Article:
Kant has thus made an historical statement of the moments of the whole, and has correctly determined and distinguished them: it is a good introduction to Philosophy. The defect of Kant’s philosophy consists in the falling asunder of the moments of the absolute form; or, regarded from the other side, our understanding, our knowledge, forms an antithesis to Being-in-itself: there is lacking the negative, the abrogation of the “ought,” which is not laid hold of. But thought and thinking had become once for all an absolute requisite that could no longer be set aside. It was consequently in the first place demanded by consistency that particular thoughts should appear as if produced of necessity from the original unity of the ego, and in that way justified. But, in the second place, thought had spread itself over the world, had attached itself to everything, investigated everything, introduced its forms into everything, and systematized everything, so that on every hand thought-determinations had to be followed, instead of any mere feeling or routine or practical common-sense, or what is evidenced in the extraordinary lack of understanding on the part of so-called practical men. And therefore in theology, in governments and their legislation, in the object aimed at by the state, in trades and in mechanics, it is said that men ought to act according to universal determinations, i.e. rationally: and men even talk of a rational brewery, a rational brick-kiln, etc. This is the requisite of concrete thought; while in the Kantian result, which is that of phenomenon, an empty thought was alone present. It is verily also the essence of revealed religion to know what God is. There was, therefore, to be found a yearning desire for content, for truth, since man could not possibly return to the condition of a brute, nor yet sink to the form of sensation, so that this yearning was for him the only thing that held good with regard to the higher life. The first requirement — consistency — Fichte sought to satisfy; the other — content — Schelling strove to fulfil.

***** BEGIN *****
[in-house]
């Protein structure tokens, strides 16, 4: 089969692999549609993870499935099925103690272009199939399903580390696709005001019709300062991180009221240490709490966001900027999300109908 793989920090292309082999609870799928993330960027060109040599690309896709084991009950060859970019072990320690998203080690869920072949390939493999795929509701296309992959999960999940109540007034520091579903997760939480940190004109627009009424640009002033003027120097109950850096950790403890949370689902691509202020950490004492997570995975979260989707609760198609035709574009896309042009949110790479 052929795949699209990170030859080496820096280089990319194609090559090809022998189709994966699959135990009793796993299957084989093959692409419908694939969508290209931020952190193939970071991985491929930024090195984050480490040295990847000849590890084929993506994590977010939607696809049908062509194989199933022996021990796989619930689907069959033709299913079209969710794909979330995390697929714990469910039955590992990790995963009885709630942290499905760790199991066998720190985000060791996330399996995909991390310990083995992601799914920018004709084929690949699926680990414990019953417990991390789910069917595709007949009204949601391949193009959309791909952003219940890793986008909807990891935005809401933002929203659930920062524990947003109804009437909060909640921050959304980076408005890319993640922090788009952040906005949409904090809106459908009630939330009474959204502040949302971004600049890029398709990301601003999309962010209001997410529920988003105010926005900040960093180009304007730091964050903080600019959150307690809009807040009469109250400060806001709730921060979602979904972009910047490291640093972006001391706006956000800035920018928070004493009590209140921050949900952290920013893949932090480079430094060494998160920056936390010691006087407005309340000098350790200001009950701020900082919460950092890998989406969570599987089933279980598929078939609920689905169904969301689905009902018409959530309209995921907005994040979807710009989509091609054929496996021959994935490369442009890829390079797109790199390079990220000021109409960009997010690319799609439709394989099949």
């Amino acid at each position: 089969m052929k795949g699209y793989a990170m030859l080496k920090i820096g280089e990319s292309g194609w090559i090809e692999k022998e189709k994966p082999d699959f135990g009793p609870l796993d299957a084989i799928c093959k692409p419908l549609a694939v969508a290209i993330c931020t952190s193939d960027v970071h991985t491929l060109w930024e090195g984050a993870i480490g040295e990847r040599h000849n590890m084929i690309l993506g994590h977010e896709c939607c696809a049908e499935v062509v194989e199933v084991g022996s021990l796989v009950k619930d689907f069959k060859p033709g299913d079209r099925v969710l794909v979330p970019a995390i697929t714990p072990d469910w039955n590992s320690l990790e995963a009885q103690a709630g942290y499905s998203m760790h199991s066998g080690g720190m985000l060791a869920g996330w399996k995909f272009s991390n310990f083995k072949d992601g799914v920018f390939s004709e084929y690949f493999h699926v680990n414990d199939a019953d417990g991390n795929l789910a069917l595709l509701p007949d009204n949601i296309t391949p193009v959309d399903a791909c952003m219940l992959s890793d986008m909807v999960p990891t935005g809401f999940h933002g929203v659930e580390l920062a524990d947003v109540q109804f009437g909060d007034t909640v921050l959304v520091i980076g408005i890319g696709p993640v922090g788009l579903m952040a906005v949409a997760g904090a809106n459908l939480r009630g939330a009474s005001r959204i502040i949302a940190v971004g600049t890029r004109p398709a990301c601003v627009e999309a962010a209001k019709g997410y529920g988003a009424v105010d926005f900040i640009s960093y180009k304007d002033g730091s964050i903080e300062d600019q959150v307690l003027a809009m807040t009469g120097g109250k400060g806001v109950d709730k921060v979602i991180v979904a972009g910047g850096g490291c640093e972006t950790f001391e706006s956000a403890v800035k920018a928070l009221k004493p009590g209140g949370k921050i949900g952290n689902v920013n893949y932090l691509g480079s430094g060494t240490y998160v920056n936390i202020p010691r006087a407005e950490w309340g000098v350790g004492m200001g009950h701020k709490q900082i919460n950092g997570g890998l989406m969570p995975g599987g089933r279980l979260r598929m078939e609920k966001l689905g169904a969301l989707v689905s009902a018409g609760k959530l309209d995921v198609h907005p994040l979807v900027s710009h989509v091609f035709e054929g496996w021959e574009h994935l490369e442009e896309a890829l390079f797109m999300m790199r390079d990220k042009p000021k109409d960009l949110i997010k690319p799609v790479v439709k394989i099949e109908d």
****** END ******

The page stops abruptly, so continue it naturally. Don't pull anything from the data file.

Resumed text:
Critique of Pure Reason - Critique of Practical Reason - Critique of Practical Judgment - Contents

36. Kant: Kritik der Urtheilskraft (third edition, Berlin, 1799), Einleitung, pp. xvii-xx. xxiv., xxv.
37. Kant: Kritik der Urtheilskraft, Introduction, pp. xxv-xxviii.
38. Kant: Kritik der Urtheilskraft, Einleitung, pp. xxvi-xxxiii.
39. Ibidem, p. xxxiv.
40. Ibidem, pp. xlviii.-lii.
41. Kant: Kritik der Urtheilskraft, pp. xliii.-xlv., 16-19, 32, 56, 59, 77.
42. Ibidem, pp. 279-283.
43. Kant: Kritik der Urtheilskraft, pp. 286-288, 292-296.
44. Ibidem, pp. 343, 344.
45. Kant: Kritik der Urtheilskraft. pp. 347, 348 (351).
46. Kant: Kritik der Urtheilskraft, pp. 423, 424.
47. What falls under this heading in Jacobi’s philosophy is inserted here in the lectures of 1825-1826.